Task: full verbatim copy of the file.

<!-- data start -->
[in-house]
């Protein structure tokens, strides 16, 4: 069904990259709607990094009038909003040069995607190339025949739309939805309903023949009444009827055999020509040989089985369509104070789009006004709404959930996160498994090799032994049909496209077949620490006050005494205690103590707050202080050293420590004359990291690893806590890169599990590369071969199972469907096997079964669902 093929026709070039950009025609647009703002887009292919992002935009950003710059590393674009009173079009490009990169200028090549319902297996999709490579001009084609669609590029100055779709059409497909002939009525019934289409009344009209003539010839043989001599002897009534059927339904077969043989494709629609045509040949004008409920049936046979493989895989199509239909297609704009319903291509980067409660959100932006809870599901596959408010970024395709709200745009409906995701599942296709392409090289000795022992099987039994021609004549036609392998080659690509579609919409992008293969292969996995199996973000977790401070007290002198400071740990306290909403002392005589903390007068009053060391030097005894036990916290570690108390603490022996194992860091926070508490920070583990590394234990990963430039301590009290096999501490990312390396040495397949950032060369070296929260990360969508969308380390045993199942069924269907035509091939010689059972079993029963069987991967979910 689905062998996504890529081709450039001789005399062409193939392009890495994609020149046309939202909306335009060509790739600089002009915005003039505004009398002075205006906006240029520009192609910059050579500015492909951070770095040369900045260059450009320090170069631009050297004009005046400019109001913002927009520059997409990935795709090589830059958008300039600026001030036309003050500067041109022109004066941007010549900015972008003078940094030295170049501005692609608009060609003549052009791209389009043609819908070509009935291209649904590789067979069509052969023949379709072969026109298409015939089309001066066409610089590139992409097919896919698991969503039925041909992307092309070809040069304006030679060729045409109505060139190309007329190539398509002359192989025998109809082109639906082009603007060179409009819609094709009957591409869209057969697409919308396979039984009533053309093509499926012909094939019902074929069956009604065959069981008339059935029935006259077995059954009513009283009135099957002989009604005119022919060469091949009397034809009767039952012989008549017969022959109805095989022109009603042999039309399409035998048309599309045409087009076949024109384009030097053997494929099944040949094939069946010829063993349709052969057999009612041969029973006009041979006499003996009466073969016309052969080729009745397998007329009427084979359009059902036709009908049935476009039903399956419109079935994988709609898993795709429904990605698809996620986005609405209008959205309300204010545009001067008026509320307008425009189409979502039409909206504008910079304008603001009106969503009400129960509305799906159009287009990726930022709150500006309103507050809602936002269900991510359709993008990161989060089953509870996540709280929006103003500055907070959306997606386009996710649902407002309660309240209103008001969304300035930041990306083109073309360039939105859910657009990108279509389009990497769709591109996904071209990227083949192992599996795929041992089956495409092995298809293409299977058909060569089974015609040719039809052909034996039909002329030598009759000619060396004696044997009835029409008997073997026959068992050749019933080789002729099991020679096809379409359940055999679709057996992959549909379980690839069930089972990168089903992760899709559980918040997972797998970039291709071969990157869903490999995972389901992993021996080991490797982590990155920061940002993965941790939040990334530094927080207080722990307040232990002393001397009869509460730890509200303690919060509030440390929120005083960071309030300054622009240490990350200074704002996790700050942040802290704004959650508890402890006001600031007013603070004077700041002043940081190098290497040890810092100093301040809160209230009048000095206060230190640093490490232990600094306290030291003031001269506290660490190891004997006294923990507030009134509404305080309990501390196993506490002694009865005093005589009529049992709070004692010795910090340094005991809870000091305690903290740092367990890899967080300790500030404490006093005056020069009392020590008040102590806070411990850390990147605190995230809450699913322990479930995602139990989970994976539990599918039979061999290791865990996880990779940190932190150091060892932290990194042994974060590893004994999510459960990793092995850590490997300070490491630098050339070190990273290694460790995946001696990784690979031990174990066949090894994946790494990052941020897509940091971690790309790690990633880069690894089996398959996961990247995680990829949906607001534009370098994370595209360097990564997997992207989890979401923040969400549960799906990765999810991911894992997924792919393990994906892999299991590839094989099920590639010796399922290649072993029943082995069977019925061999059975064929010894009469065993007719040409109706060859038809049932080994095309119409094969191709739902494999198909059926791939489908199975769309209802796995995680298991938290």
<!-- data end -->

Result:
[in-house]
């Protein structure tokens, strides 16, 4: 069904990259709607990094009038909003040069995607190339025949739309939805309903023949009444009827055999020509040989089985369509104070789009006004709404959930996160498994090799032994049909496209077949620490006050005494205690103590707050202080050293420590004359990291690893806590890169599990590369071969199972469907096997079964669902 093929026709070039950009025609647009703002887009292919992002935009950003710059590393674009009173079009490009990169200028090549319902297996999709490579001009084609669609590029100055779709059409497909002939009525019934289409009344009209003539010839043989001599002897009534059927339904077969043989494709629609045509040949004008409920049936046979493989895989199509239909297609704009319903291509980067409660959100932006809870599901596959408010970024395709709200745009409906995701599942296709392409090289000795022992099987039994021609004549036609392998080659690509579609919409992008293969292969996995199996973000977790401070007290002198400071740990306290909403002392005589903390007068009053060391030097005894036990916290570690108390603490022996194992860091926070508490920070583990590394234990990963430039301590009290096999501490990312390396040495397949950032060369070296929260990360969508969308380390045993199942069924269907035509091939010689059972079993029963069987991967979910 689905062998996504890529081709450039001789005399062409193939392009890495994609020149046309939202909306335009060509790739600089002009915005003039505004009398002075205006906006240029520009192609910059050579500015492909951070770095040369900045260059450009320090170069631009050297004009005046400019109001913002927009520059997409990935795709090589830059958008300039600026001030036309003050500067041109022109004066941007010549900015972008003078940094030295170049501005692609608009060609003549052009791209389009043609819908070509009935291209649904590789067979069509052969023949379709072969026109298409015939089309001066066409610089590139992409097919896919698991969503039925041909992307092309070809040069304006030679060729045409109505060139190309007329190539398509002359192989025998109809082109639906082009603007060179409009819609094709009957591409869209057969697409919308396979039984009533053309093509499926012909094939019902074929069956009604065959069981008339059935029935006259077995059954009513009283009135099957002989009604005119022919060469091949009397034809009767039952012989008549017969022959109805095989022109009603042999039309399409035998048309599309045409087009076949024109384009030097053997494929099944040949094939069946010829063993349709052969057999009612041969029973006009041979006499003996009466073969016309052969080729009745397998007329009427084979359009059902036709009908049935476009039903399956419109079935994988709609898993795709429904990605698809996620986005609405209008959205309300204010545009001067008026509320307008425009189409979502039409909206504008910079304008603001009106969503009400129960509305799906159009287009990726930022709150500006309103507050809602936002269900991510359709993008990161989060089953509870996540709280929006103003500055907070959306997606386009996710649902407002309660309240209103008001969304300035930041990306083109073309360039939105859910657009990108279509389009990497769709591109996904071209990227083949192992599996795929041992089956495409092995298809293409299977058909060569089974015609040719039809052909034996039909002329030598009759000619060396004696044997009835029409008997073997026959068992050749019933080789002729099991020679096809379409359940055999679709057996992959549909379980690839069930089972990168089903992760899709559980918040997972797998970039291709071969990157869903490999995972389901992993021996080991490797982590990155920061940002993965941790939040990334530094927080207080722990307040232990002393001397009869509460730890509200303690919060509030440390929120005083960071309030300054622009240490990350200074704002996790700050942040802290704004959650508890402890006001600031007013603070004077700041002043940081190098290497040890810092100093301040809160209230009048000095206060230190640093490490232990600094306290030291003031001269506290660490190891004997006294923990507030009134509404305080309990501390196993506490002694009865005093005589009529049992709070004692010795910090340094005991809870000091305690903290740092367990890899967080300790500030404490006093005056020069009392020590008040102590806070411990850390990147605190995230809450699913322990479930995602139990989970994976539990599918039979061999290791865990996880990779940190932190150091060892932290990194042994974060590893004994999510459960990793092995850590490997300070490491630098050339070190990273290694460790995946001696990784690979031990174990066949090894994946790494990052941020897509940091971690790309790690990633880069690894089996398959996961990247995680990829949906607001534009370098994370595209360097990564997997992207989890979401923040969400549960799906990765999810991911894992997924792919393990994906892999299991590839094989099920590639010796399922290649072993029943082995069977019925061999059975064929010894009469065993007719040409109706060859038809049932080994095309119409094969191709739902494999198909059926791939489908199975769309209802796995995680298991938290």